Leader Of Miami Crew Sentenced To 63 Months In Prison For Defrauding Banks And Cryptocurrency Exchange Of More Than $4 Million
Damian Williams, the United States Attorney for the Southern District of New York, announced today the guilty plea of MARCO RUIZ OCHOA for his role in promoting a large-scale cryptocurrency Ponzi scheme known as IcomTech. OCHOA pled guilty today before U.S. District Judge Jennifer L. Rochon to one count of conspiracy to commit wire fraud.
U.S. Attorney Damian Williams said: “Again and again, we see perpetrators taking advantage of the hype around cryptocurrency to con unsuspecting victims into investing in pyramid schemes. IcomTech was one of these large-scale copycat cryptocurrency scams and Ochoa, as the purported CEO, played an important role taking IcomTech to scale and ultimately harming more victims. Today’s guilty plea sends a clear message that we are coming after all of those who seek to exploit cryptocurrency to commit fraud.”
According to the Indictment and statements made in court:
DAVID CARMONA started IcomTech in 2018, and OCHOA was represented to be IcomTech’s CEO until 2019, when a new CEO replaced him. IcomTech was a purported cryptocurrency mining and trading company that promised to earn its victim-investors (“Victims”) profits in exchange for their purchase of purported cryptocurrency-related investment products. OCHOA and the other promoters of IcomTech, including his co-defendants CARMONA, JUAN ARELLANO, MOSES VALDEZ, and DAVID BREND, falsely promised their respective Victims, among other things, that profits from the companies’ cryptocurrency trading and mining would result in guaranteed daily returns on Victims’ investments. In reality, IcomTech did not engage in cryptocurrency trading or mining for its Investors, and OCHOA and IcomTech’s other promoters used Victim funds to pay other Victims to further promote the schemes and to enrich themselves.
IcomTech promoters, including OCHOA, traveled throughout the United States and internationally, where they hosted lavish expos and small community presentations aimed at luring Victims to invest in the schemes, including in the Southern District of New York. During larger-scale events, IcomTech promoters presented on purported investment products and the compensation plan, encouraged Victims to invest as a means of achieving financial freedom, and boasted about the amount of money they were earning. IcomTech promoters often showed up at larger-scale events in expensive cars and wearing luxury clothing as a way of exhibiting their purportedly legitimate success from IcomTech. The atmosphere of these events was festive and designed to generate excitement about the schemes.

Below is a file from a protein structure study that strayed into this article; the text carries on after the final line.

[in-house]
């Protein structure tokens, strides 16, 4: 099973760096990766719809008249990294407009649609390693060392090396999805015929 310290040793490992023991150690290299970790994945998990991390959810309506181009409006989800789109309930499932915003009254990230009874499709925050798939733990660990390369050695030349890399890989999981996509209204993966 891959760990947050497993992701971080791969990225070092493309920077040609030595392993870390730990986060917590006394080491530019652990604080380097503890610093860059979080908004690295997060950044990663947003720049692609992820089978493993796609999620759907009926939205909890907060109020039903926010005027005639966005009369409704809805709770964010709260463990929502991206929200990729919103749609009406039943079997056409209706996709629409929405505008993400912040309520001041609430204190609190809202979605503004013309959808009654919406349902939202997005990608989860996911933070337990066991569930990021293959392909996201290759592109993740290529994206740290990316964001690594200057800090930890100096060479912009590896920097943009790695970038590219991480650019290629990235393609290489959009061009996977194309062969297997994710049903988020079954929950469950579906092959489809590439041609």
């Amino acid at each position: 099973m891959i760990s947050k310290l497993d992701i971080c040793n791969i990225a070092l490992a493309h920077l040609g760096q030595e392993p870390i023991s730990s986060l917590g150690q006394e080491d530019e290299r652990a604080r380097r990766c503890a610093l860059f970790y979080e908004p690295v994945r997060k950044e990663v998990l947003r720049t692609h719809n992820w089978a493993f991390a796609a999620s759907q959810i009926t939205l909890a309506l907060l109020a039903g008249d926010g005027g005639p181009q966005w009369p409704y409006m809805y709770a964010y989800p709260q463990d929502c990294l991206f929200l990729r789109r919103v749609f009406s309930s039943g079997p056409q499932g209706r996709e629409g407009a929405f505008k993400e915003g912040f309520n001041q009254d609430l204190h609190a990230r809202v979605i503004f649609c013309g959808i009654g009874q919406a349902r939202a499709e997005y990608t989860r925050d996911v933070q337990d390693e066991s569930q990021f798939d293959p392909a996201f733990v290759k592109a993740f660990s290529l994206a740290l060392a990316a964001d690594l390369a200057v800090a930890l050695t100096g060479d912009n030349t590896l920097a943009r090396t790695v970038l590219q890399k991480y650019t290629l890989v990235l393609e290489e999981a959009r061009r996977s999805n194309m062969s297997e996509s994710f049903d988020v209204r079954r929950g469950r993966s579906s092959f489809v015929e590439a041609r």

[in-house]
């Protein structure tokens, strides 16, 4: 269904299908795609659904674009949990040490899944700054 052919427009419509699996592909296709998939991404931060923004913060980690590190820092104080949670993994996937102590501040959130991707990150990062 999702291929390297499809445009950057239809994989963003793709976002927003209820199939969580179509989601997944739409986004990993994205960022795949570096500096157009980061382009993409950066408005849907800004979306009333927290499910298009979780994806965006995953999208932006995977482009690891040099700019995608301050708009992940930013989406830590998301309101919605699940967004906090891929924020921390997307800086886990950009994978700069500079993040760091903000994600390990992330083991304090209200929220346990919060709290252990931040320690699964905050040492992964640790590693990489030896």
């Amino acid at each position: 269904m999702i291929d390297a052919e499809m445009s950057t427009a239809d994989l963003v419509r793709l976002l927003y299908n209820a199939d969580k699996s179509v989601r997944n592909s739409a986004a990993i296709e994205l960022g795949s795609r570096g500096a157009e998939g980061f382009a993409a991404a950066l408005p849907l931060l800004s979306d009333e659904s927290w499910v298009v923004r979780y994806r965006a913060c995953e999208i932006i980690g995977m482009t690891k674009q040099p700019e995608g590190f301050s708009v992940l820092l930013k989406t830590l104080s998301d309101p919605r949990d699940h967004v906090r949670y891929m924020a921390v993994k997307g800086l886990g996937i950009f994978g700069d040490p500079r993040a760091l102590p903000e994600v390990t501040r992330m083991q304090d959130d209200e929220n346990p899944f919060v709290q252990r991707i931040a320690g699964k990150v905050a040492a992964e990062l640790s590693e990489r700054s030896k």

Victims invested in IcomTech by purchasing investment products from promoters using cash, checks, wire transfers, and actual cryptocurrency. Following a Victim’s investment, a Victim would be provided with access to an online portal where the Victim could monitor the purported returns. While Victims saw “profits” accumulate on the online portal, most Victims were unable to withdraw any of these so-called profits and ultimately lost their entire investments. By contrast, IcomTech’s promoters, including OCHOA, siphoned off, in some cases, hundreds of thousands of dollars in Victim funds, which they withdrew as cash, spent on IcomTech promotional expenses, and used for personal expenditures such as luxury goods and real estate.
At least as early as August 2018, Victims who attempted to withdraw money from their online portal accounts had difficulty doing so and, when they complained to promoters, they were met with excuses, delays, and hidden fees, if they were able to make any withdrawals at all. Despite these complaints, IcomTech promoters, including OCHOA, continued to promote IcomTech and accept Victims’ investments. As complaints mounted, IcomTech began offering proprietary crypto tokens for sale as a means of injecting liquidity into IcomTech. Promoters of the schemes claimed that these tokens, known as “Icoms,” would eventually be worth a significant amount of money when they were accepted by companies for payment for goods and services. This was false. In reality, “Icoms” were essentially worthless and resulted in further financial loss to Victims. By in or about the end of 2019, IcomTech stopped making payments to Victims and IcomTech collapsed.
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OCHOA, 35, of Nashua, New Hampshire, pled guilty to one count of conspiracy to commit wire fraud, which carries a maximum term of 20 years in prison.
The maximum potential penalty is prescribed by Congress and is provided here for informational purposes only, as the sentencing of the defendant will be determined by the judge.
Mr. Williams praised the outstanding investigative work of Special Agents from Homeland Security Investigations’ El Dorado Task Force. Mr. Williams also thanked the Securities and Exchange Commission and the Commodity Futures Trading Commission for their assistance.
If you believe you are a victim of the IcomTech fraud, updated information regarding the case and victims’ rights, as well as contact information for the victim witness coordinator is available here.
The case is being handled by the Office’s Money Laundering and Transnational Criminal Enterprises Unit. Assistant U.S. Attorneys Benjamin A. Gianforti, Michael Maimin, and Cecilia E. Vogel are in charge of the prosecution.